“You can’t go home again because home has ceased to exist except in the mothballs of memory.”
–John Steinbeck

I’m not someone who likes to do the same twice. If I read a book once, I’m probably not going to read it again. What’s the point? I know how it’s going to come out! Same thing with movies. I’ve already had the pleasure of experiencing the emotions the director wanted me to feel, in the moment; why try to recapture those feelings with a second viewing? It’s never as good the second time. By and large, this same pattern holds true for me and travel. I might go back to a country I enjoy (like Japan or Thailand, for example), but I’m always going to visit different places. I guess the only exception to this rule is if I’m playing the role of “tour guide” for a friend or family member. Sure, I’m returning to a certain location for a second time, but it’s in the service of sharing the place with someone. Like all rules, however, this one is made to be broken – like the time I went back to Mysore Palace.

My friend, Cenzo, and I are nearing the end of our trip around the southern Indian states of Kerala and Karnataka. Our last stop before jumping on a plane in Bangalore is Mysore, a pleasant town with forts, parks and a spectacular market. Mysore’s main attraction, though, is its amazing, ornate palace. Also known as Amba Vilas Palace, the structure goes back to the 14th century and was once the official residence of the Wadiyar dynasty and the seat of the Kingdom of Mysore. With six million annual visitors, it is one most famous tourist attractions in India after the Taj Mahal.

And yet, somehow, I had never heard of it. (Have you?) Perhaps that’s why I am so struck by the palace on my first visit. Imagine Versailles transplanted to India, given an Asian twist, and then painted day-glo colors. As I walk down the long halls of the palace, goggling at the ornate columns and lofty, vaulted ceilings, I feel like a pawn atop a royal chessboard, moving between exquisite chess pieces. Visiting the Mysore Palace is like a fever dream, and when the tour is over, you feel altered somehow.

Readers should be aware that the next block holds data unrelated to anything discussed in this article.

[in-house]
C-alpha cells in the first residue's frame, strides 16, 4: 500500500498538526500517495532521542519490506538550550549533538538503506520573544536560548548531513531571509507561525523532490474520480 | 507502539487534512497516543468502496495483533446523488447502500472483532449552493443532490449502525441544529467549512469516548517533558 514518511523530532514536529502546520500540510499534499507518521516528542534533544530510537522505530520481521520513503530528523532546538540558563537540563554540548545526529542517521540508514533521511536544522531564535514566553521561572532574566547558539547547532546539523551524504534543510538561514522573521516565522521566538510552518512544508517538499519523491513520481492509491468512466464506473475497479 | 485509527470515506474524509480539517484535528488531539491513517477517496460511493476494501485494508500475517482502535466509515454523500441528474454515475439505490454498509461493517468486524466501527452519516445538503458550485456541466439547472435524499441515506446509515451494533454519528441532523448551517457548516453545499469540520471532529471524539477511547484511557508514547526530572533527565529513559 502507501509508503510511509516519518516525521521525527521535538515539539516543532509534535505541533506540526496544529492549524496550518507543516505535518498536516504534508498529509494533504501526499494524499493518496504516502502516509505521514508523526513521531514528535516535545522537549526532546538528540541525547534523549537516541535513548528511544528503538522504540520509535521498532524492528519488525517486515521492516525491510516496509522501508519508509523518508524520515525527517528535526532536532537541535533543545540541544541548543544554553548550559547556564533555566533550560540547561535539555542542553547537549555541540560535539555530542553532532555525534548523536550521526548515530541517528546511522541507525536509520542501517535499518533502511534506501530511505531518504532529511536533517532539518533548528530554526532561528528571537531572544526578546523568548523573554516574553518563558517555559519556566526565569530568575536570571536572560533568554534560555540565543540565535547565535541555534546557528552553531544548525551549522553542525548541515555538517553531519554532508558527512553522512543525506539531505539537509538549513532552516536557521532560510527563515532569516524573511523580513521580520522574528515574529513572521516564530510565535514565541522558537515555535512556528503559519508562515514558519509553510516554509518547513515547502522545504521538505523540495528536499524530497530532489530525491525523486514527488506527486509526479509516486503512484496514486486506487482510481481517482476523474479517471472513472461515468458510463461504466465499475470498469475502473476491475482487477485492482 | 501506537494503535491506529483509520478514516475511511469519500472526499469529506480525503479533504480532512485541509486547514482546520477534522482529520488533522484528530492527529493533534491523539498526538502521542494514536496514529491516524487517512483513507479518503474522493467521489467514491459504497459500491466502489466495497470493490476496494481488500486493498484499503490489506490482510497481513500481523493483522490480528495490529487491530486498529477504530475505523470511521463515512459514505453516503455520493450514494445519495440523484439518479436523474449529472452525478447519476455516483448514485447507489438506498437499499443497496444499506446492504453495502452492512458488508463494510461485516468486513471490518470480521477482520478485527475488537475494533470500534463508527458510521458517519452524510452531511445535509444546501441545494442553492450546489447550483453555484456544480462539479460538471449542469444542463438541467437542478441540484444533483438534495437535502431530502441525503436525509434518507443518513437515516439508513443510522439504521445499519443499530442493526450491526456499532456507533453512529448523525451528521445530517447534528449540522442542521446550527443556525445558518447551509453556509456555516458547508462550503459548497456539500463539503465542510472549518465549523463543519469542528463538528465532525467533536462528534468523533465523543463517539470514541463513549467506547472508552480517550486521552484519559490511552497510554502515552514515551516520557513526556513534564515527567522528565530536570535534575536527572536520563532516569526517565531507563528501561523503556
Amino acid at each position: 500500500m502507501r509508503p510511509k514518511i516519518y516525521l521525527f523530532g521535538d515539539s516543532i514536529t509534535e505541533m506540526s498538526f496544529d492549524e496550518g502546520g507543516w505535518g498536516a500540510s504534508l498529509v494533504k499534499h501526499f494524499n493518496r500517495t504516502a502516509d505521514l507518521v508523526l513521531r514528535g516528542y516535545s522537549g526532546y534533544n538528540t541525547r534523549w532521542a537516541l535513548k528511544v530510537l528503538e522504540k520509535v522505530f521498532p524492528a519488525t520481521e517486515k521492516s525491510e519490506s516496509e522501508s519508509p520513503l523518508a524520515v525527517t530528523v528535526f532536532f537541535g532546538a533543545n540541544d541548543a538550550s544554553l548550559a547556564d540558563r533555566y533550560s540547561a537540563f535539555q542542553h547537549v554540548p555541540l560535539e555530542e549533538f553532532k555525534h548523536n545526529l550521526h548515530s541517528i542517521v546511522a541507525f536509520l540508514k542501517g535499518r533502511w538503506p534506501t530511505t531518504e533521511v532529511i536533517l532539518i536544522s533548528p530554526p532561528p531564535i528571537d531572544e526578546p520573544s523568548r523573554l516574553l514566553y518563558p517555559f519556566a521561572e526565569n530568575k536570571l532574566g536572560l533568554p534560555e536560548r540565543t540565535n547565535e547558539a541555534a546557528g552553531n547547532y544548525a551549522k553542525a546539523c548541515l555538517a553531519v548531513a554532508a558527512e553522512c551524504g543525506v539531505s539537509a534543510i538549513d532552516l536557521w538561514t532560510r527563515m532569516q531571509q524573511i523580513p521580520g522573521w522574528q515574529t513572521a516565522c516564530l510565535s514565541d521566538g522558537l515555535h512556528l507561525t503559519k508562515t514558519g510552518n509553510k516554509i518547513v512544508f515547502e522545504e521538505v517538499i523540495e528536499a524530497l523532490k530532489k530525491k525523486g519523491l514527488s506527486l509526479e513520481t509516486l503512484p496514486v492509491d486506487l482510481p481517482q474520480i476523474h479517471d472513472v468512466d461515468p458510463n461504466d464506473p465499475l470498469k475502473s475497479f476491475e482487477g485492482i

Which is why I went back. I never go back to a place. I know there’s no way I’m going to have the same experience. But for some reason, I feel myself wanting to have a new experience with the place. It’s like the time in high school when I went to see the original Star Wars film 7 times in the theater. I just couldn’t help myself. Cenzo must have been feeling the same way, because he comes with me.

You may never be able to go home again, as Thomas Wolfe famously wrote, but you can go back to Mysore Palace for a second fever dream. In fact, I recommend it!

(What are the rules for returning? Number one is: don’t expect it to be the same. Don’t expect YOU to be the same. It’s the same with re-meeting people as well. When returning to a past relationship after a long break, take the time to notice what’s the same between you, but also what’s different. Returning isn’t meant to be about recapturing past glories – it’s more about noticing who you have become and the journey you have taken to get here. Anything else is gravy.)